UNESCO's secret; A True likeness? Portraits of women in young people's literature
In August 1947 UNESCO began to publish a news bulletin about its activities. Its title was the Unesco Monitor, and it was the forerunner of the Unesco Courier, which began publication in February 1948.
That was half a century ago. Today, leafing through the fifty volumes of the Courier that stand on our shelves, we can retrace, page by page, a unique journey through the intellectual history of our time. This body of reading probably has no equivalent in the international press. How many magazines can claim to have opened their columns to so many notable figures from so many of the world's cultures, gradually building up over the years a kind of encylopaedia of the age's intellectual life and its achievements in the sciences and the arts?
All those who have lent a hand are justly proud of their association with this long and painstaking enterprise. One thing that none of them can forget is that the Courier's Odyssey is first and foremost UNESCO's. If the Courier has been able to capture and harness the fair winds of intelligence, it is because they have blown into UNESCO's sails.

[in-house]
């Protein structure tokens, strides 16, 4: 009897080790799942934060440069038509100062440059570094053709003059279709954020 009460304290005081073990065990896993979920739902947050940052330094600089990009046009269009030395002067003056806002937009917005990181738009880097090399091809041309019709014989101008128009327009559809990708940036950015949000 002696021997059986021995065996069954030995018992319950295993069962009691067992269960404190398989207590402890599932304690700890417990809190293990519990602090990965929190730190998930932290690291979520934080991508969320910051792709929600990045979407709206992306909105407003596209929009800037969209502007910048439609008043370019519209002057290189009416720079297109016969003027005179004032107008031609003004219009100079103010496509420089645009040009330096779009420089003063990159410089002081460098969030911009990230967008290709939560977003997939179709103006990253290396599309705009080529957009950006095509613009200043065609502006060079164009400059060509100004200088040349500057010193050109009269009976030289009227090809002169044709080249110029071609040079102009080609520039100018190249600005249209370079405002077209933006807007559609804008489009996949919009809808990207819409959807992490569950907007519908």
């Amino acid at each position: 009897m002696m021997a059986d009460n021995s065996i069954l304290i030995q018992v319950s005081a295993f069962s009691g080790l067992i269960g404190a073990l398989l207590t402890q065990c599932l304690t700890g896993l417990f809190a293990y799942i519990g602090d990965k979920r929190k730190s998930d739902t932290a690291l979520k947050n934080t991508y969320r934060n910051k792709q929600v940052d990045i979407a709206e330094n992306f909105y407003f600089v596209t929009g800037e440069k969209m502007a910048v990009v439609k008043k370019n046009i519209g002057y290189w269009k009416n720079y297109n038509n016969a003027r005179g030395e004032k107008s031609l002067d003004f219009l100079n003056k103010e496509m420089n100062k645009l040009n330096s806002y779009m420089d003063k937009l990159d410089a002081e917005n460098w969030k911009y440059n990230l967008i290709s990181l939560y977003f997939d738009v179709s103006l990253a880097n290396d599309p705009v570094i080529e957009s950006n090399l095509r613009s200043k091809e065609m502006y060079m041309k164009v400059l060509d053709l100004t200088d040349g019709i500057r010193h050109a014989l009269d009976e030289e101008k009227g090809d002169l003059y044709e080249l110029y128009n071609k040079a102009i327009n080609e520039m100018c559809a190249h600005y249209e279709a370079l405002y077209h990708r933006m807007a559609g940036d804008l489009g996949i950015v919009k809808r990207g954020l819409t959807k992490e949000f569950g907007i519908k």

What is UNESCO's ultimate purpose? Torn between dreams of utopia and the obligations of an intergovernmental organization, reconciling the day-to-day demands of hundreds of field projects worldwide with the principles laid down for it by its founders, does it exist to serve a thousand different goals or a single one? In this issue we have asked Alteau, a talented young cartoonist, and Doxuan, story-teller and humorist, to answer this question in a form that we hope you will find both visually and intellectually entertaining.
A year ago we gave twenty young cartoonists carte blanche to draw the image of Unesco as they saw it. In the present issue we invite readers on a journey of investigation that will take them to the heart of UNESCO and reveal the coherence of the ideals that are its lifeblood.